/Visa, Mastercard and Amex profits hit by lack of international travel during pandemic

Visa, Mastercard and Amex profits hit by lack of international travel during pandemic

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Global travel screeched to a halt during the pandemic, and it’s hurting credit card companies’ bottom line. 

American Express, Mastercard and Visa all reported double-digit drops in profit for the recent quarter, compared to a year ago. The companies pointed to a plunge in international travel as borders remain closed during the pandemic. 

The companies earn a fee off of every transaction that runs on their network, while American Express also makes a significant portion of revenue from annual fees. A lack of cross-border payments is especially painful as those card swipes have higher margins, and end up being more lucrative.

Visa was the latest major card company to report results on Wednesday. Cross-border transactions fell 29%, while Visa’s revenue in the quarter was down 17% from a year ago. The company did not give guidance based on uncertainty around the virus, but said the cross-border weakness remains a “significant and continued drag on revenue growth.” That will likely continue into 2021, according to Visa’s CFO Vasant Prabhu. 

“The cross-border recovery has been sluggish since borders remain closed, and there are significant impediments of crossing borders like quarantines and other such restrictions,” Prabhu said on a call with analysts Wednesday. 

Prabhu cited “significant uncertainties” including the impact of spikes in Covid infections happening in the U.S. and Europe, the timing of reopening of borders, the impact of therapeutics and a vaccine, additional stimulus programs and the economic impact once stimulus programs end. Covid cases in Europe spurred leaders of Germany and France to announce new economic restrictions for the next month, while new cases in the U.S. have hit record highs in recent weeks.

Visa rival Mastercard reported earnings Wednesday, with many of the same themes. Mastercard’s net income fell 28% year over year, and net revenue fell 14%, missing analysts’ expectations. The company reported a 36% drop in cross-border volumes, and did not forecast a rebound in travel spending anytime soon. 

“While we believe that cross-border will ultimately recover, it will take time for people to build their confidence in the safety of travel,” Mastercard’s chief financial officer, Sachin Mehra, said on a call with analysts Wednesday. “We believe that is tied to the broad availability of vaccines and therapeutics, likely towards the latter part of next year.”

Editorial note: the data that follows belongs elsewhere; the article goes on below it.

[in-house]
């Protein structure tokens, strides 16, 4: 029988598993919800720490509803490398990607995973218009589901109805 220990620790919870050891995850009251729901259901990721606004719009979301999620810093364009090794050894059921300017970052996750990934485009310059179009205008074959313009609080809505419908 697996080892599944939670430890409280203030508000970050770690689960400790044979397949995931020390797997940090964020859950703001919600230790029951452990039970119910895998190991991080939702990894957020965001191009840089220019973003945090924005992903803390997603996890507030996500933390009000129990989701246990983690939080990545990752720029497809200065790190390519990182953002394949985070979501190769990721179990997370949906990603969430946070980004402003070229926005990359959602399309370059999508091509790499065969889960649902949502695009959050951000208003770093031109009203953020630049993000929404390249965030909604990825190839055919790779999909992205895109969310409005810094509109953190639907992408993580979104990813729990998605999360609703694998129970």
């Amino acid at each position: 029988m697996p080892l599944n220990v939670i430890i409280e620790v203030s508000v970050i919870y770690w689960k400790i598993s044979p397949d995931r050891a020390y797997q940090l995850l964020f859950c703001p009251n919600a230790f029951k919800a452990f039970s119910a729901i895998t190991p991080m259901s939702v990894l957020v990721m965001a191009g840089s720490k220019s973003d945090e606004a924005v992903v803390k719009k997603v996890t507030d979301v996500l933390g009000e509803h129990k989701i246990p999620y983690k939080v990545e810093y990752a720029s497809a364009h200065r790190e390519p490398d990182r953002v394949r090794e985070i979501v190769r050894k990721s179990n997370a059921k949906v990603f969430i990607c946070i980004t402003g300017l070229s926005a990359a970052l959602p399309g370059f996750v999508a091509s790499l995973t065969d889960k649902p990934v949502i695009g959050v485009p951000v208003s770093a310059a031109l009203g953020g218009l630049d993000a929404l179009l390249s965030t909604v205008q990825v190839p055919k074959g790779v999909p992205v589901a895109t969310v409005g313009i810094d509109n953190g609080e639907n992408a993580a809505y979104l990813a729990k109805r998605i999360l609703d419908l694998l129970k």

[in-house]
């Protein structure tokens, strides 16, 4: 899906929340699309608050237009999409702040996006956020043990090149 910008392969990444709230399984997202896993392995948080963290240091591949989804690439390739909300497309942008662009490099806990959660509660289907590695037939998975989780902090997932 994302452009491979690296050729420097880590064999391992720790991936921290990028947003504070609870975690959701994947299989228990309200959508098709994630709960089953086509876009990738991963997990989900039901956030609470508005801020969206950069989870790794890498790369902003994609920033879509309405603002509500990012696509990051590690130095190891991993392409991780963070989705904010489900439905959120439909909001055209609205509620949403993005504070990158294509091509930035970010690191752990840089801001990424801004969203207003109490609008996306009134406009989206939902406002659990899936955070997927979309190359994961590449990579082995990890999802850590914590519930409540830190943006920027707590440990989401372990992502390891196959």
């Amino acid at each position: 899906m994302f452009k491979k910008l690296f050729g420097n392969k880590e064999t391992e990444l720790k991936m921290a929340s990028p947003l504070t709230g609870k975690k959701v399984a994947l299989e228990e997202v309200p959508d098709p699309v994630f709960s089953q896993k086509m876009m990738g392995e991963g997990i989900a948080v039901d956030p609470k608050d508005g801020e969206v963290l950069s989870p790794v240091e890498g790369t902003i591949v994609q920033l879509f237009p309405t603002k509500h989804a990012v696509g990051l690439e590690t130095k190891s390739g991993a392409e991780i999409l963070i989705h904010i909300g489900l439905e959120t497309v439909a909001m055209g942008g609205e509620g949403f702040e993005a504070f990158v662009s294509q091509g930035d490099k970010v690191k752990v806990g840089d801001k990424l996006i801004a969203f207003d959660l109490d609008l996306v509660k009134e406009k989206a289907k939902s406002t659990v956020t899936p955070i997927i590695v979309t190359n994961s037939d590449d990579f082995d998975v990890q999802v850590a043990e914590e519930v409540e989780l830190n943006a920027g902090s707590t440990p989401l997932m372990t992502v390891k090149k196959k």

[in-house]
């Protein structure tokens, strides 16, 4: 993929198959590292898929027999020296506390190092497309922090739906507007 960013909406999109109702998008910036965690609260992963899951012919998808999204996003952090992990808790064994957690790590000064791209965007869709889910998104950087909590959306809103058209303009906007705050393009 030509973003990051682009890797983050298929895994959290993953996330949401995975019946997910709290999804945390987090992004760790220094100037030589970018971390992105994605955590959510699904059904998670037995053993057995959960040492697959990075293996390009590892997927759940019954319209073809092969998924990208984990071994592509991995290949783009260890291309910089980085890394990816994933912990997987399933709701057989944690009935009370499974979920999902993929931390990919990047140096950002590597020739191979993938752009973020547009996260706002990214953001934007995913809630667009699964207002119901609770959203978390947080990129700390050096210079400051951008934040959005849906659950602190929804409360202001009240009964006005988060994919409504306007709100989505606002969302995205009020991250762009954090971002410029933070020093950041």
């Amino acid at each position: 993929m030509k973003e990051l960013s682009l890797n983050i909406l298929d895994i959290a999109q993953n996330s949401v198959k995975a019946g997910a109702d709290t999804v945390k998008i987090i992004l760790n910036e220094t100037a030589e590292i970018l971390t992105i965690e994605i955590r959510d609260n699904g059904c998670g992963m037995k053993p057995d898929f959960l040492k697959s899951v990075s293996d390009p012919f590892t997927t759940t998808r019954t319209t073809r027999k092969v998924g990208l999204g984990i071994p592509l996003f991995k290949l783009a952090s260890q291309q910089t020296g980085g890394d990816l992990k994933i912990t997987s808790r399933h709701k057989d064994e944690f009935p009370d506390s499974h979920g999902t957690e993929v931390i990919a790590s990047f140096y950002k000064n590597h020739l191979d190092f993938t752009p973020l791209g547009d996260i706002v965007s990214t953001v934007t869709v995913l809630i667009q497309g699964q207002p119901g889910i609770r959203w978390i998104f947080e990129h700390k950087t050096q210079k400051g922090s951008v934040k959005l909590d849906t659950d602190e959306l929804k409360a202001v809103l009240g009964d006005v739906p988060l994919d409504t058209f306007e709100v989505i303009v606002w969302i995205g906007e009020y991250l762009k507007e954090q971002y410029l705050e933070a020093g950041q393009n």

Shares of Mastercard have fared the worst in the past week, and are down 11% this week. Visa and American Express are down 8% and 10% this week, respectively.

Amex kicked off the card earnings on Friday with a 40% drop in profit from a year earlier. Travel and entertainment spending was down 69% year over year. While the company is “highly confident” that travel demand will return, “it will take a while,” American Express CFO Jeffrey Campbell told CNBC in a phone interview. 

“The human urge to travel is insatiable, but it will take some time to come back, just like it did after September 11th,” said Campbell, who is also a former American Airlines chief financial officer. “For our company to be back at its pre-pandemic levels of earnings, we do need consumer travel to come back — we’re highly confident and in the meantime we’re trying to take the right steps to rebuild growth and momentum.”

Business travel — which makes up about 6% of the American Express’s revenue — could take “years to come back,” Campbell said.

Despite the travel-related slump, there were a few bright spots for the companies. Mastercard CEO Ajay Banga pointed to improvement in domestic travel in the quarter, including spending on lodging and sports. The card companies pointed to a rebound in domestic spending and an uptick in e-commerce that helped offset losses elsewhere. Payment volume for Visa rose 4%, while gross dollar volume, the dollar value of transactions processed, rose 1% at Mastercard. 

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